Another loss. That’s what this already feels like to so much of Miami, before the “historic” baseball game was even played. As if the Cubans who fled to this country haven’t already felt enough of those losses over the decades. Lost childhoods. Lost roots. Lost families. Lost land. Lost freedoms. Lost lives in the ocean that divides Cuba and America like the million miles of distance between desperation and hope.
So much happy coverage on the television this week. Historic visit! America and baseball celebrating themselves. President Barack Obama and Derek Jeter and ESPN head toward communism like it is another cruise port, so many symbols of Americana descending on a rotting island stuck in the 1950s, and it doesn’t feel quite right back in Miami, like watching a funeral morph into a party. The history of my own people feels like it is either being ignored or trampled here, and I’m not quite sure which of those feels worse.
I’m not too emotional, but I cry just about every time I write about Cuba. My pain is very much borrowed. My grandparents and parents endured it so that my brother and I never would. But it stings just the same. The fear and desperation of my grandparents combine with the suffering and sacrifices of my parents to produce on odd combination of sorrow and guilt and gratitude that won’t stay down.
I’ve never known anything but freedom. My grandparents and parents made sure that was so. But now my grandparents are dead, and my parents are old, and the Cuban regime that strangled them somehow lives on ... lives on to play a baseball game with our country this week. America extends its hand toward a dictator who has the blood of my people on his own. And now my parents, old exiles, have to watch Obama and Jeter and ESPN throw a happy party on land that was stolen from my family ... as the rest of America celebrates it, no less. That’s going to hurt, no matter how you feel about the politics.
The embargo didn’t work. I get it. America does a lot of business with dictators. I get it. And my parents aren’t close-minded, heartless or blinded by unreasonable rage. They’d be all for normalized relations with Cuba if it meant helping, you know, the citizens of Cuba. And maybe this will. Or maybe it won’t. But why would my parents trust a communist government built atop a lifetimes of lies?
My parents were put on planes as teenagers by their parents, not knowing if they’d ever see each other again. How desperate would you have to be to send your not-ready-for-the-real-world 16-year-old away to a foreign country without knowing if you’d ever be reunited? A lot of things have happened to Cuba since my parents fled it. But change doesn’t appear to be one of them.
The ocean between our countries is filled with the Cuban bodies that tell the story, lives literally thrown to the wind in desperation, hoping to reach America’s possibility-soaked shores on boats made of old tires and wood and poverty’s debris. No free press. No elections. No freedom. That’s the Cuba that still surrounds the baseball diamond where we play this game. That’s the Cuba people still get on makeshift boats to flee today.
My mother? All this happy news coverage has brought the bad memories back. She has some post-traumatic stress disorder from the communism. She feels it in her heart whenever she is shipping medicine to her brother stuck back in Cuba. She feels it in an esophagus that hasn’t worked right since she was put on that plane, the communism literally choking her a little bit with every breath she has taken since.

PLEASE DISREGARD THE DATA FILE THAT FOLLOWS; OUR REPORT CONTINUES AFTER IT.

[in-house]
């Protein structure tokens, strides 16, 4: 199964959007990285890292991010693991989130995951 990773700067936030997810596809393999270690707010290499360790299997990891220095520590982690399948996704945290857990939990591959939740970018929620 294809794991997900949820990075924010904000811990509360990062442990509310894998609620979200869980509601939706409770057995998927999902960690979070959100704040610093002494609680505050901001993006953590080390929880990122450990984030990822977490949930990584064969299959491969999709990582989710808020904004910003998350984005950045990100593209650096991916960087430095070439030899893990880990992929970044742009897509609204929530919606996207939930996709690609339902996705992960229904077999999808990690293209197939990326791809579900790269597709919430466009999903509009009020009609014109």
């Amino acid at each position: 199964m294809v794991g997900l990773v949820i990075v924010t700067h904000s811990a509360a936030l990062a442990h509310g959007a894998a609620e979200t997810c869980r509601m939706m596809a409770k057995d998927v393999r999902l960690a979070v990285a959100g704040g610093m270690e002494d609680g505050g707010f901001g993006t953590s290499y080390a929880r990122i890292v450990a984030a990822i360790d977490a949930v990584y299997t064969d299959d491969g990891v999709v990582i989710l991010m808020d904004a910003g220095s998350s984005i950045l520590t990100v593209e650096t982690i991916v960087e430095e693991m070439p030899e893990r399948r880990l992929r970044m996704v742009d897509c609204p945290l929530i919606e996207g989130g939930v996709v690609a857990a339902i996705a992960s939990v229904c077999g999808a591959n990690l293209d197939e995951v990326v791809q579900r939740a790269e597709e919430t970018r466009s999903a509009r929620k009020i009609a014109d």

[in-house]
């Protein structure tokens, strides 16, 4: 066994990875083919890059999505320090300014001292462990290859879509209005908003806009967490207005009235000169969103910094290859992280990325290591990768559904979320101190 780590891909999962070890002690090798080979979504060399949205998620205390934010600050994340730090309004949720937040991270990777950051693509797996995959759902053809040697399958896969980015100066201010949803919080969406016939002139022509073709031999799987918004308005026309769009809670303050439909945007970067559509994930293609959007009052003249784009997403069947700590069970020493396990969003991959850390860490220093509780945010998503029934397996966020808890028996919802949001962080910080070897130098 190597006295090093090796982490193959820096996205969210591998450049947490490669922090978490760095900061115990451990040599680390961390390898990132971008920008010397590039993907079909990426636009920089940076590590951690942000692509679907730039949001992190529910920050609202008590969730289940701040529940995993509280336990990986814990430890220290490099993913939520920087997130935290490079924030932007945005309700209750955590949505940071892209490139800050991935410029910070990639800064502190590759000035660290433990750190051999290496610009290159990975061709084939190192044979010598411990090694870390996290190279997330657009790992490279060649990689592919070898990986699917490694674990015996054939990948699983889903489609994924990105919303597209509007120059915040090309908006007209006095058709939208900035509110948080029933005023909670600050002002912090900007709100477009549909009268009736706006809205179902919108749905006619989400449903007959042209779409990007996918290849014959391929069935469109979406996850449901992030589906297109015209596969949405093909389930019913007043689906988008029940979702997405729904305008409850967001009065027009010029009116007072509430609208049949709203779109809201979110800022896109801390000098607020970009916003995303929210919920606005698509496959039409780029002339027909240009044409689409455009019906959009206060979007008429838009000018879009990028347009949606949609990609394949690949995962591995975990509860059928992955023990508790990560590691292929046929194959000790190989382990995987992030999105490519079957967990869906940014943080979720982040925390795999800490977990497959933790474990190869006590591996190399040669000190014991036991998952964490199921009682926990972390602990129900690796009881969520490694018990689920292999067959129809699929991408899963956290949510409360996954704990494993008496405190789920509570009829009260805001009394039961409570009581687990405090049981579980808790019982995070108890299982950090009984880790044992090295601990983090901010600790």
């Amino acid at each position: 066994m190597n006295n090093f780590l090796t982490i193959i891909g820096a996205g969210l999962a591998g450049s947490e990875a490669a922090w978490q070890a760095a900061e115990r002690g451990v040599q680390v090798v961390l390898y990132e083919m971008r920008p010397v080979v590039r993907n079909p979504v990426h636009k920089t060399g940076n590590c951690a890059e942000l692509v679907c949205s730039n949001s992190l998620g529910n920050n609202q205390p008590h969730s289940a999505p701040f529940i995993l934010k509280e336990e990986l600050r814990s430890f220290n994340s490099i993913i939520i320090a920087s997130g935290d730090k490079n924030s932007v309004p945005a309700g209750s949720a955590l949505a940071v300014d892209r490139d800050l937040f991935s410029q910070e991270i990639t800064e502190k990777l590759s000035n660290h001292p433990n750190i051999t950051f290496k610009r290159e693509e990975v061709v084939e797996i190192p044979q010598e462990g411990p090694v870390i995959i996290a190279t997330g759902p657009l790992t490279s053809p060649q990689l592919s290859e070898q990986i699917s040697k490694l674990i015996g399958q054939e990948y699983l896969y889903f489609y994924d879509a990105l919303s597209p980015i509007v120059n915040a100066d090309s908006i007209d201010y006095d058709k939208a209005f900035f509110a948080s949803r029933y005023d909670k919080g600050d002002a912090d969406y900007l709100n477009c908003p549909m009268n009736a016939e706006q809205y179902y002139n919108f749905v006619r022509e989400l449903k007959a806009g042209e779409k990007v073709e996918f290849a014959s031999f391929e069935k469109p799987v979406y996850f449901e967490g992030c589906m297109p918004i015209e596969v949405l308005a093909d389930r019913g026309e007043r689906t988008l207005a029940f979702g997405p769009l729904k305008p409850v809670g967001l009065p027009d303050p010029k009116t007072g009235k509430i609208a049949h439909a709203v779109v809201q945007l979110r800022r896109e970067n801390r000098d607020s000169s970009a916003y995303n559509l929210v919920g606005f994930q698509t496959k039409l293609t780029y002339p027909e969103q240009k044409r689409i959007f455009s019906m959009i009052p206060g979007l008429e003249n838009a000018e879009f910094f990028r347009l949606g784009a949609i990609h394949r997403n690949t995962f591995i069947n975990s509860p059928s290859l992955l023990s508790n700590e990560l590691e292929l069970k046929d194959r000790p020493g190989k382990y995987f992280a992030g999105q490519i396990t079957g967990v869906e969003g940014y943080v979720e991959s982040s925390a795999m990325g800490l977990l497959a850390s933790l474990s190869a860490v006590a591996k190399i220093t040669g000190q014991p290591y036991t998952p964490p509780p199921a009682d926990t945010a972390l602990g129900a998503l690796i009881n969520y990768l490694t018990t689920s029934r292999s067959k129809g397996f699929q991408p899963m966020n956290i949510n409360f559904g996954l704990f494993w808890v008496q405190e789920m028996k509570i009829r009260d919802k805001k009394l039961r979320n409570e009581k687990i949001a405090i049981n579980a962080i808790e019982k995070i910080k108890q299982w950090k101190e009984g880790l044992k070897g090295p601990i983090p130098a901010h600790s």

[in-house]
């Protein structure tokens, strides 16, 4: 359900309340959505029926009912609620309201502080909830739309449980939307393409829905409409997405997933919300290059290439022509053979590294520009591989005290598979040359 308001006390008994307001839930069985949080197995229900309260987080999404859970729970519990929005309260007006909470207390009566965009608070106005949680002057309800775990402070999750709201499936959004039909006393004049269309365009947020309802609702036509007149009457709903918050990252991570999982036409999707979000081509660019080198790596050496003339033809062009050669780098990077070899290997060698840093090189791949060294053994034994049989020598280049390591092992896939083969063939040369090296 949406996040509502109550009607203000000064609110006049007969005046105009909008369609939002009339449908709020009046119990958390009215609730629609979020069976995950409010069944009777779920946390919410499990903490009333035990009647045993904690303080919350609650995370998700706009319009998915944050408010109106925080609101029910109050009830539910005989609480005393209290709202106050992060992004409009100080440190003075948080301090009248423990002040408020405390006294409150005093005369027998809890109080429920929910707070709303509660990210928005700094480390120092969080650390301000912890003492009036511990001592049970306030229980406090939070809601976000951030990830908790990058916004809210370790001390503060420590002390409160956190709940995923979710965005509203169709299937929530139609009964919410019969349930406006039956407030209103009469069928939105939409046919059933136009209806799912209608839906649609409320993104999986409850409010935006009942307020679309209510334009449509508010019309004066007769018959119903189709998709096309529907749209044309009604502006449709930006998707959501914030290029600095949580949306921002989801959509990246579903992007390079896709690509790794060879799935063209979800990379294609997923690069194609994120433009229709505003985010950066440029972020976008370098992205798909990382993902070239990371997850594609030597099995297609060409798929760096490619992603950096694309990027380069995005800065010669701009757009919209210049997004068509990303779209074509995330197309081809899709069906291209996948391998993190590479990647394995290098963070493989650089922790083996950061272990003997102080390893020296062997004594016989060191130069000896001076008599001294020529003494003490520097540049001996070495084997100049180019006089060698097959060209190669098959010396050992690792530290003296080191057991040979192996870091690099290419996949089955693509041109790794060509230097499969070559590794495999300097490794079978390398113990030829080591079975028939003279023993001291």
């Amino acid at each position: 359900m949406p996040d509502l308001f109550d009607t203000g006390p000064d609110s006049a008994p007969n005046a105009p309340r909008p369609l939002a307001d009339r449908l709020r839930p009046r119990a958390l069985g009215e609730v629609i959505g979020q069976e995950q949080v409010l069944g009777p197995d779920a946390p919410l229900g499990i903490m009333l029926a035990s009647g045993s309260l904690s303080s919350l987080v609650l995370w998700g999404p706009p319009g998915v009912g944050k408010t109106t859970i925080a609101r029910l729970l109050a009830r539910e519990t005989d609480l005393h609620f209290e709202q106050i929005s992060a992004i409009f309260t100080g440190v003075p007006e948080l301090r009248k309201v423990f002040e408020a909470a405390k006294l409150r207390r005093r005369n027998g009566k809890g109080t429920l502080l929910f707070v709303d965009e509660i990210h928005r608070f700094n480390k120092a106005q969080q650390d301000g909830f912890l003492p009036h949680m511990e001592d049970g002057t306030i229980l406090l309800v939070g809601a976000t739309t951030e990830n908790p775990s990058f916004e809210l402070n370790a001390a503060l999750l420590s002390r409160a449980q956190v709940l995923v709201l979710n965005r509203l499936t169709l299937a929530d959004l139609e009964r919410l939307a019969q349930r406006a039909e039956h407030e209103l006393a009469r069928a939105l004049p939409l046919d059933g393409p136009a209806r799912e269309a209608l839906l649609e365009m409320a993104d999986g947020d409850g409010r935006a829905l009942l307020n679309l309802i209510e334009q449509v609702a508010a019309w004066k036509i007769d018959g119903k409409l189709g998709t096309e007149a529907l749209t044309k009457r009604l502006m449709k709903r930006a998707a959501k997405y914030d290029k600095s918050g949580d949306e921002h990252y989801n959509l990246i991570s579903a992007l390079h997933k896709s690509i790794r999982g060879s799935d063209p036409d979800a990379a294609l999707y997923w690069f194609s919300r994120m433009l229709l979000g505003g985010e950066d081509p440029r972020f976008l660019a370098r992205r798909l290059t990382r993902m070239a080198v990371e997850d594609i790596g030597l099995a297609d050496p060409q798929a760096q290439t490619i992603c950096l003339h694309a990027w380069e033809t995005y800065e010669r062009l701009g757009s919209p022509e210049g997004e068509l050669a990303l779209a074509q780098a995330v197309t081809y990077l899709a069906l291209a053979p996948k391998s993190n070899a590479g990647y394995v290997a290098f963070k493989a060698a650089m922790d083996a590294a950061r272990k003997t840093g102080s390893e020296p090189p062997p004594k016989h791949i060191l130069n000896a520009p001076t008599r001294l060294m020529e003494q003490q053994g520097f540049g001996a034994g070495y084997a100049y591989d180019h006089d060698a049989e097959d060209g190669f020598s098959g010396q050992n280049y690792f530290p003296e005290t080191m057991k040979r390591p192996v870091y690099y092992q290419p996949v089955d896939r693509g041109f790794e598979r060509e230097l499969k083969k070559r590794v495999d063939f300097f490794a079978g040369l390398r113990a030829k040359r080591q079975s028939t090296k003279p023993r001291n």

She had her phones tapped back home. She endured neighborhood spies coming into her home whenever they pleased. She attended services for students and intellectuals killed for fighting for elections and a constitution. She was chased through the streets by police dragging chains for attending those services. Her brother was a political prisoner. Whenever she visited him, she wondered if the fresh blood on the firing-squad walls might be his. He spent almost 10 years in that prison for his politics. Why would she trust any of that today?
Understand something please: My parents are exiles, not immigrants. It is an enormous difference. They didn’t come to this country looking for money. They left money behind and came here to risk poverty. They did so because they were exiled from a land they didn’t want to leave and still miss, a land they will not visit until this regime is ousted or they see real change that can be trusted.
My grandmother put my mother on a plane believing that they might see each other again in three months. It took 12 years. Grandma put her on a plane because she couldn’t stomach the idea of both of her children being in jail at once, her son for his politics, her daughter for trying to go to church to remember the dead. Three militia members with machine guns broke into her house at 3 a.m. looking for my mother days after she had fled. Grandma is dead.
Our pain is not particularly unique in these parts. Miami has so many stories like this. You’ll find one in every barrio or bodega. So you’ll forgive us if we aren’t much in the mood to play ball with a dictator who still has the blood of our people on his hands, no matter how much ESPN and Obama and Jeter dress it up.
Fidel Castro outlived my grandparents. His regime continues to haunt my old-exile parents. My pain might be borrowed. But, damn, as that sting returns to my eyes, I can assure you that it is real.
Dan Le Batard is a Miami Herald columnist.